All too often investors make the mistake of projecting onto the stock market their hopes and fears relating to current events. It’s almost as if they view the market as a reflection of the national zeitgeist: if we are feeling good about current events, we buy stocks and markets go up, while they drop when we are feeling worried or depressed about the daily news.
This phenomenon has manifested itself of late in talk of a “Trump Rally” in U.S. stocks. According to this theory, stocks have been gaining in value since Trump’s election because investors are happy to have a business-friendly, regulation-hating president who has vowed to cut taxes and spend big on infrastructure. Investors are buying stocks in anticipation of economic growth that will follow from the new administration’s initiatives, the argument goes.
This is not consistent with how the markets actually operate. It has long been known that political events, such as presidential elections, assassinations, wars, budget disputes, and the like, have only very limited and short-term effects on markets.
Many ordinary investors tend to overestimate the effects of those events on stock prices, because they hear about them daily and they have a top-of-mind effect.
What ordinary investors don’t often pay attention to are the medium- and long-term trends in corporate earnings and profitability. They are the principal drivers of stock prices. If a particular company or industry is experiencing growth in revenues and profits, then shares become more valuable and professional investors are willing to pay more. When profits fall, companies generally become less valuable and shares get sold, driving down prices.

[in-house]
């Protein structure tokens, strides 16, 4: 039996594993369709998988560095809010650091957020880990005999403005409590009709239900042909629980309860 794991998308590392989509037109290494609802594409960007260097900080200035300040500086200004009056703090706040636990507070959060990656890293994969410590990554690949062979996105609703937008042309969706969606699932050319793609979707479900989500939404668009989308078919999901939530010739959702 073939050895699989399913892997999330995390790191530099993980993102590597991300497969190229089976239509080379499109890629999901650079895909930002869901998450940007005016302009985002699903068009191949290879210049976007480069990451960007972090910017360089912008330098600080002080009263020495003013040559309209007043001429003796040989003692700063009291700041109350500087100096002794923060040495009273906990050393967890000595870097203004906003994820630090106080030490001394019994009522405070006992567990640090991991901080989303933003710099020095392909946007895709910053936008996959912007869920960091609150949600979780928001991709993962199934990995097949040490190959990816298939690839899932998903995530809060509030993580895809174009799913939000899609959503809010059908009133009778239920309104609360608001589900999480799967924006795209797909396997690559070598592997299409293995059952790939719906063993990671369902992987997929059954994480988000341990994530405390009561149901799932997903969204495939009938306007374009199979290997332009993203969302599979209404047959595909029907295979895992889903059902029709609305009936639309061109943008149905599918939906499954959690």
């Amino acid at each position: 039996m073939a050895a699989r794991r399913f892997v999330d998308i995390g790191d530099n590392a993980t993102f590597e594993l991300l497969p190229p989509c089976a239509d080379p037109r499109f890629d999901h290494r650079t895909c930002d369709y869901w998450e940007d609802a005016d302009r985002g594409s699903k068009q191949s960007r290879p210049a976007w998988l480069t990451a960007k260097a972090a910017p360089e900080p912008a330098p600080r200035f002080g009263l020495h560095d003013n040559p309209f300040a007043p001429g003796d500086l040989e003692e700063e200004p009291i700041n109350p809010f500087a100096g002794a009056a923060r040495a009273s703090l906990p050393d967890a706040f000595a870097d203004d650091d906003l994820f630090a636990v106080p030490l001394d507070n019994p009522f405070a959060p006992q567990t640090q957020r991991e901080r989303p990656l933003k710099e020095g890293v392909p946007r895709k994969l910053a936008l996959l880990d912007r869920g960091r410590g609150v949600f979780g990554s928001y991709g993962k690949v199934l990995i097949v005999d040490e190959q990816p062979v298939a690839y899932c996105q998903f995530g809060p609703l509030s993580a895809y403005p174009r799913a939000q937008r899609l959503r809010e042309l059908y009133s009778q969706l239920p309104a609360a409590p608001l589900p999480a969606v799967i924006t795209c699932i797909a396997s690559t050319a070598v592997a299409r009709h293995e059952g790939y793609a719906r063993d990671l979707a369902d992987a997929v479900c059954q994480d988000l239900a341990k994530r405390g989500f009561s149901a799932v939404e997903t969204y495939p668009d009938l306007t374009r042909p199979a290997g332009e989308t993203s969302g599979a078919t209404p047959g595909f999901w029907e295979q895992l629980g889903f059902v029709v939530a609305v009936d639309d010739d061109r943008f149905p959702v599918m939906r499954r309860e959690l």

It’s a very simple equation that governs the day-to-day fluctuations in stock prices. Hordes of analysts and computers continually evaluate new news about corporations and the environments in which they function, searching for winners and losers based on earnings.
Donald Trump’s first several months in office have coincided with the biggest jump in corporate sales and earnings in several years. As each earnings announcement has been made, investors have reevaluated the prices they would pay for stocks, pushing prices up and sending stock indices to record levels.
The 13.5% growth rate in earnings reported by Standard & Poor’s 500 companies for the first quarter is the highest year-over-year growth since 2011, the information service FactSet reported.
This phenomenon has been playing out around the world as economic indicators and corporate profits have pointed to an upturn in economic momentum. As long as this trend continues, it is good news for stocks, no matter what Trump or any other world leader does.
Richard Schroeder, CFP®
Chief Investment Officer